[Met Performance] CID:161330

La Gioconda
Metropolitan Opera House, Tue, December 16, 1952

Debut : Rex Cooper, John Nola

La Gioconda (165)
Amilcare Ponchielli | Arrigo Boito
La Gioconda
Zinka Milanov

Mario Del Monaco

Fedora Barbieri

Leonard Warren

Cesare Siepi

La Cieca
Jean Madeira

George Cehanovsky

Alessio De Paolis

Norman Scott

Algerd Brazis

Gabor Carelli

Lawrence Davidson

Janet Collins

Rex Cooper [Debut]

John Nola [Debut] [Debut and only performance]

Loren Hightower

Fausto Cleva

Désiré Defrère

Set Designer
Antonio Rovescalli

Set Designer
Joseph Novak

Costume Designer
Mathilde Castel-Bert

Zachary Solov

La Gioconda received seven performances this season.

Review 1:

Review of Olin Downes in The New York Times


Milanov and Warren Head All-Star Cast in Lusty Performance of Work

"La Gioconda" was the opera last night at the Metropolitan, with an all-star cast.

The opera was sung roughly and lustily as the evening went on. Everyone was more or less pleased. There was a good deal of bad intonation; there were ragged edges, but the old piece has a most astonishing vitality and romanticism. It falls into conventions with the greatest of ease, yet there is some superb vocal writing in it and there is orchestra singularly in advance of this opera's time in Italy in its tone-painting.

There is something here for everyone - costumes, imposing old scenery, arias for all, the vividly attired ballet dancing its furlana with wild eroticism in the great square, the next moment crouching as the organ sounds, and prayerful harmonies are heard, and the Gioconda brings in the poor old Blind One and Mme. Milanov so melodiously laments her woes.

Mr. Warren has been giving out great fat tones as the plotting Barnaba, appearing later in the evening in the boat scene, in an extraordinary marine costume and plotting his foulest, while ostensibly exchanging repartee with the chorus which, with nets and ropes, is singing a marinaresca.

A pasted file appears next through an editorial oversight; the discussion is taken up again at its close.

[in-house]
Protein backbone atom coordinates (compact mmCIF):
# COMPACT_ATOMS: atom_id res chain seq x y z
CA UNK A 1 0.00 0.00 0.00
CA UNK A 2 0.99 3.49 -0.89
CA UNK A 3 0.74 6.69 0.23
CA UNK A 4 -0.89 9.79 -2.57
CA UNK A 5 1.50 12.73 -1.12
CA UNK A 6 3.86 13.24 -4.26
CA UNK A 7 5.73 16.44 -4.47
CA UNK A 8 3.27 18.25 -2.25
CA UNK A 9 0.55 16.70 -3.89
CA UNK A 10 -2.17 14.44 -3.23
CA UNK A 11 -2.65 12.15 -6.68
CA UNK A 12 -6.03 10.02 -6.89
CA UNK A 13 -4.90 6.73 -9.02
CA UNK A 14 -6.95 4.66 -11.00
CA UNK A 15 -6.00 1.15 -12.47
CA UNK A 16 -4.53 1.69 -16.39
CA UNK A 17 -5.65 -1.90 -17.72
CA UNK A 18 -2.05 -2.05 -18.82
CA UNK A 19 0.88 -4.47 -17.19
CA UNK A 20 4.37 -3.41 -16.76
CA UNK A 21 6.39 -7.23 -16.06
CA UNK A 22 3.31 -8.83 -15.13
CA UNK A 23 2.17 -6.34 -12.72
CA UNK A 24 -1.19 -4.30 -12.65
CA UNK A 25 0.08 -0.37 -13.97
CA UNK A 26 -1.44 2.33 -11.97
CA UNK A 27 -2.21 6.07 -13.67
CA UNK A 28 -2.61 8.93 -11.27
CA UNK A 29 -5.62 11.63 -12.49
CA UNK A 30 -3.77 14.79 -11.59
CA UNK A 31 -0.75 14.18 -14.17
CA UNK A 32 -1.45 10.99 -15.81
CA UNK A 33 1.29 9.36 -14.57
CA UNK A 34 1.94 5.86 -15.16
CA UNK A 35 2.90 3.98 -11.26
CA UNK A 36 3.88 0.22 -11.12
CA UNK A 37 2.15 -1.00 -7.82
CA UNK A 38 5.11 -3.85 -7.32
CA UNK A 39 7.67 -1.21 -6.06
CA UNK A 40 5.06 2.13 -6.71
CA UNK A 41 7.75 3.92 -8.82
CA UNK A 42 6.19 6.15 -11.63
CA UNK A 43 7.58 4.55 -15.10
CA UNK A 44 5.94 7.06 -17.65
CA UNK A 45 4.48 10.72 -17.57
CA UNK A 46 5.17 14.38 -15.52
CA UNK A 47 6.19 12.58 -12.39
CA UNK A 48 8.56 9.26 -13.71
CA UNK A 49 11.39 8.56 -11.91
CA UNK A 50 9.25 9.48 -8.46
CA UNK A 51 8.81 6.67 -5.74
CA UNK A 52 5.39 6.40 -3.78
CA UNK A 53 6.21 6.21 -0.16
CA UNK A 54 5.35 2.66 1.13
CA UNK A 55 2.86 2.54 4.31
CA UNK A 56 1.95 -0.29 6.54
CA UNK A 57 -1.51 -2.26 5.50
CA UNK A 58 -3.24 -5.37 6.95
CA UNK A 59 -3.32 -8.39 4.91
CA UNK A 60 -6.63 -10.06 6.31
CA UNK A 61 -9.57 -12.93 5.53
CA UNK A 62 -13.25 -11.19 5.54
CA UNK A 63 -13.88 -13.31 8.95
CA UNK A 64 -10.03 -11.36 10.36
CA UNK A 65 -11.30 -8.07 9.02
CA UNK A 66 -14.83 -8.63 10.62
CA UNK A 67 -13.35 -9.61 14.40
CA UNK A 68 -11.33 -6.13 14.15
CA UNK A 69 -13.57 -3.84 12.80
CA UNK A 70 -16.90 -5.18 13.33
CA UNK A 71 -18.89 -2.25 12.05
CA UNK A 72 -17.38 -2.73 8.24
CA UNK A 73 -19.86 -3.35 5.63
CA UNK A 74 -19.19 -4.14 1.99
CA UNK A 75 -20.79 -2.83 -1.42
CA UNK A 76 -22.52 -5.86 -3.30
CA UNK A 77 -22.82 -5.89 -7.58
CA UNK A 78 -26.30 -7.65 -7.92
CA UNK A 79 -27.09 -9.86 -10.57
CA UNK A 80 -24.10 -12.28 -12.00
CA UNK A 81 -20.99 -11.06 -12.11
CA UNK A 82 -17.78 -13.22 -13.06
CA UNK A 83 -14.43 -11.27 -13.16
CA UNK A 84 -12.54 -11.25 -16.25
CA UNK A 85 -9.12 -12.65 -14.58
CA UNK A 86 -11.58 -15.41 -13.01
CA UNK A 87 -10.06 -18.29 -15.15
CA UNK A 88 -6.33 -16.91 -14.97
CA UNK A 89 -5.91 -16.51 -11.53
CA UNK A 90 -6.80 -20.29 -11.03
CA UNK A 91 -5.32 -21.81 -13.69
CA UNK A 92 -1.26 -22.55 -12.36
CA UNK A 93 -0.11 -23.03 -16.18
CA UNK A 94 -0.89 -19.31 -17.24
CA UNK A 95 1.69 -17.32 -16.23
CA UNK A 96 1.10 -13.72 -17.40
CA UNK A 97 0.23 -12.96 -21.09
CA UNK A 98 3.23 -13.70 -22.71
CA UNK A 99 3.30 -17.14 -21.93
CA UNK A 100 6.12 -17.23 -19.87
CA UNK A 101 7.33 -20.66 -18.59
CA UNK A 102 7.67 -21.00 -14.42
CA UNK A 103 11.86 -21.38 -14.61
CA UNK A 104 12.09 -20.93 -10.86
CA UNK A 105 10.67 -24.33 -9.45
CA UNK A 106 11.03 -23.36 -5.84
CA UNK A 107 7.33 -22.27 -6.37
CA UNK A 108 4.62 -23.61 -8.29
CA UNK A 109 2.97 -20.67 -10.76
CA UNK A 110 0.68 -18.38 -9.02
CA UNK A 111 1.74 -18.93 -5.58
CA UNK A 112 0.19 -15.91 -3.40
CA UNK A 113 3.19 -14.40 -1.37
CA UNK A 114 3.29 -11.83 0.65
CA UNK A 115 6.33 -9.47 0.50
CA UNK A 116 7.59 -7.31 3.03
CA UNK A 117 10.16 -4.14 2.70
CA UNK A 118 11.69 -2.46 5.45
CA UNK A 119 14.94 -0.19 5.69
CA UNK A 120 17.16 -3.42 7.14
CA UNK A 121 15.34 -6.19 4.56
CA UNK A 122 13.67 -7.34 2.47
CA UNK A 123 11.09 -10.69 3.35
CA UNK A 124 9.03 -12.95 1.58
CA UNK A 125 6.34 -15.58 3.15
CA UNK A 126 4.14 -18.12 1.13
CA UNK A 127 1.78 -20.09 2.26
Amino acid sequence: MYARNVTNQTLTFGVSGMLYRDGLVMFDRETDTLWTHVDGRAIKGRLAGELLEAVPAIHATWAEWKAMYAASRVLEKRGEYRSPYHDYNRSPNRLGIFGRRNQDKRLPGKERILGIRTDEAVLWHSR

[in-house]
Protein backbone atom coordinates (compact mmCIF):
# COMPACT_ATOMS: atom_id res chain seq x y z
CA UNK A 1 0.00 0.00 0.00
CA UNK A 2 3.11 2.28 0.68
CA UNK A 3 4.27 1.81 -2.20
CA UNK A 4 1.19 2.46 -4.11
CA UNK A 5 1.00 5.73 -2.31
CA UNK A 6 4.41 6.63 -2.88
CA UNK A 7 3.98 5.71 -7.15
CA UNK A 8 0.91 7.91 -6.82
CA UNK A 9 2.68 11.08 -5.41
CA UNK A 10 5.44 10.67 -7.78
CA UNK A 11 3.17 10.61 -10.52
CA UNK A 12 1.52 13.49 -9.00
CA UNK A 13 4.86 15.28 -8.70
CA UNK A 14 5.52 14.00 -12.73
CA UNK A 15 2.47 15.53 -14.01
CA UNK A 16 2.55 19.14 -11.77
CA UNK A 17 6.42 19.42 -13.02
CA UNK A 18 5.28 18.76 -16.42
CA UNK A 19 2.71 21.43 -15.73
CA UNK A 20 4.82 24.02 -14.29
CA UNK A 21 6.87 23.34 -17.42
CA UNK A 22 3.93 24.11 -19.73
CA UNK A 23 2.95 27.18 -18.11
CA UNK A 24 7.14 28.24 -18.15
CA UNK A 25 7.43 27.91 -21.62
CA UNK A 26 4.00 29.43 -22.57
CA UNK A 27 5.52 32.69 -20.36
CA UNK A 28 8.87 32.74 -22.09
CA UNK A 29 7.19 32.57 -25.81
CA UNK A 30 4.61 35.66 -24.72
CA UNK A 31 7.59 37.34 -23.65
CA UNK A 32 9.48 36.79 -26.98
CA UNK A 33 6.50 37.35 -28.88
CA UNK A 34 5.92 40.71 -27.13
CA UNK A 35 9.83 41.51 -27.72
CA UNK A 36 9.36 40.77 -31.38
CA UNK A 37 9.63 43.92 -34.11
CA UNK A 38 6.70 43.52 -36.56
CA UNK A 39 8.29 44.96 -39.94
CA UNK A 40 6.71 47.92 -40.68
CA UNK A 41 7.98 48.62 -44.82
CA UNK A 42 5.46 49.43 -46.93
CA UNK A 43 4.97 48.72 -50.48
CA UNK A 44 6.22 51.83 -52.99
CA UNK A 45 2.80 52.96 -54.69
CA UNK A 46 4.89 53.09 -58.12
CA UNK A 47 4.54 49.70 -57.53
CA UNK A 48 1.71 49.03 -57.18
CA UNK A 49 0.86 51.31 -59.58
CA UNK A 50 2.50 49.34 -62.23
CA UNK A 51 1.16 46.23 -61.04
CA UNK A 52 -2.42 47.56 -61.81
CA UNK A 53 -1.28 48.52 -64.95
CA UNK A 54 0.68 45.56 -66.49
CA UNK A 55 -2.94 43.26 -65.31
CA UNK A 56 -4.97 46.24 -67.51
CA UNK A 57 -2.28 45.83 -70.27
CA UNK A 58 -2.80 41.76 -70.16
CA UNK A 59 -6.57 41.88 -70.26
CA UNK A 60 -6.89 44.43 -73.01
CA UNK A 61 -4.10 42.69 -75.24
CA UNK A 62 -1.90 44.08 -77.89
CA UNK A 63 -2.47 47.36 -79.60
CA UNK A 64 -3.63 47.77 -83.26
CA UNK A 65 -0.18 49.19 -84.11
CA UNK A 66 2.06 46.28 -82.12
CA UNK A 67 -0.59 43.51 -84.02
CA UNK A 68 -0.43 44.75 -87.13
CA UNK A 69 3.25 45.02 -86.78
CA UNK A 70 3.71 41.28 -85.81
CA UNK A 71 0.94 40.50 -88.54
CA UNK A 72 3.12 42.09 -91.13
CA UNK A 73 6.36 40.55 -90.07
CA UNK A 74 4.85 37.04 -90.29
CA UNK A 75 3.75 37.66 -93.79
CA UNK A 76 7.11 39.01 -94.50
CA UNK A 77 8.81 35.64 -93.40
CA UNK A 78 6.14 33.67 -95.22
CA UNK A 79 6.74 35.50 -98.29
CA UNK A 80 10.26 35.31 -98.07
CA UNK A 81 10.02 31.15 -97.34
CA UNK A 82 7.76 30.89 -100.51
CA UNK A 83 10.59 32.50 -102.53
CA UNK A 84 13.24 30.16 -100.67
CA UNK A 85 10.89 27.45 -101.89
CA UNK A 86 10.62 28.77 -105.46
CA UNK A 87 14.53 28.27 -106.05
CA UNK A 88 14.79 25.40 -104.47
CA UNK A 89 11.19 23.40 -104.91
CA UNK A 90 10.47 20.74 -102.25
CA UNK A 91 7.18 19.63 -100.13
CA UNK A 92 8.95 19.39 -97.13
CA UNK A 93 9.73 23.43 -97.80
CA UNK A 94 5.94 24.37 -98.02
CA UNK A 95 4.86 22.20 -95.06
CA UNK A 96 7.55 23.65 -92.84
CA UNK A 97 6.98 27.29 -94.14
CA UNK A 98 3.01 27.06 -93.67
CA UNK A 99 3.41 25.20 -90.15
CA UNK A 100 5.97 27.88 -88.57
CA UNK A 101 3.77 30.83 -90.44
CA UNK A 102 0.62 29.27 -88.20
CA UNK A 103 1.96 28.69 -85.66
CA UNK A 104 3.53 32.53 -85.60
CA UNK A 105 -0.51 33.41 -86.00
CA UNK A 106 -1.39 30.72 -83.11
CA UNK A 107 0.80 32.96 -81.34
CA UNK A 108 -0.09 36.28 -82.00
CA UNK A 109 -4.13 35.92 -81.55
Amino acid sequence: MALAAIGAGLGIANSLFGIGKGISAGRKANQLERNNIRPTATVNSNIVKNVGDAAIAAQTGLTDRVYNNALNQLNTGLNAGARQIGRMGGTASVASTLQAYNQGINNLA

Mr. Monaco, tenor of the cast, sings his sweet romanza, and a compelling air it is-the "Cielo e mar." He sings it fervently and inelegantly-he could do so much more with so fine a voice-and the claque strikes with a resonance that equals his top B-fiat and the audience joins in the applause.

Superb singing of Mr. Siepi in the dark and heavy way that is perfectly suited to Alvise's part. In this scene, Miss Barbieri, who has the big voice and the grand manner, does some of her best interpreting of the evening. Jean Madeira was a distinctive feature of the cast.

Mme. Milanov began rather poorly, and joined the majority who now and again deviated gayly from the pitch, but in later scenes she was fully herself and sovereign artist.

The ballet of the Dance of the Hours was done in the classic fashion, with some new business that emphasized the soloist element rather too much for the hest effect of the final ensemble. But if they had only shown us the finished and admirable art of Janet Collins it would have made the spectacle worthwhile.

This is the opera for which one "Tobia Gorrio," otherwise Arrigo Boito, wrote the libretto-the, same Boito who wrote the libretti of Verdi's two greatest operas. He may well have felt it reasonable to disguise his identity, as having to do with the lurid tale. Just the same, his story precipitated music, and the music, once considered modern, now wholly of the past in its devices of workmanship, nevertheless excites a contemporaneous audience. The orchestra was under the competent baton of Fausto Cleva.

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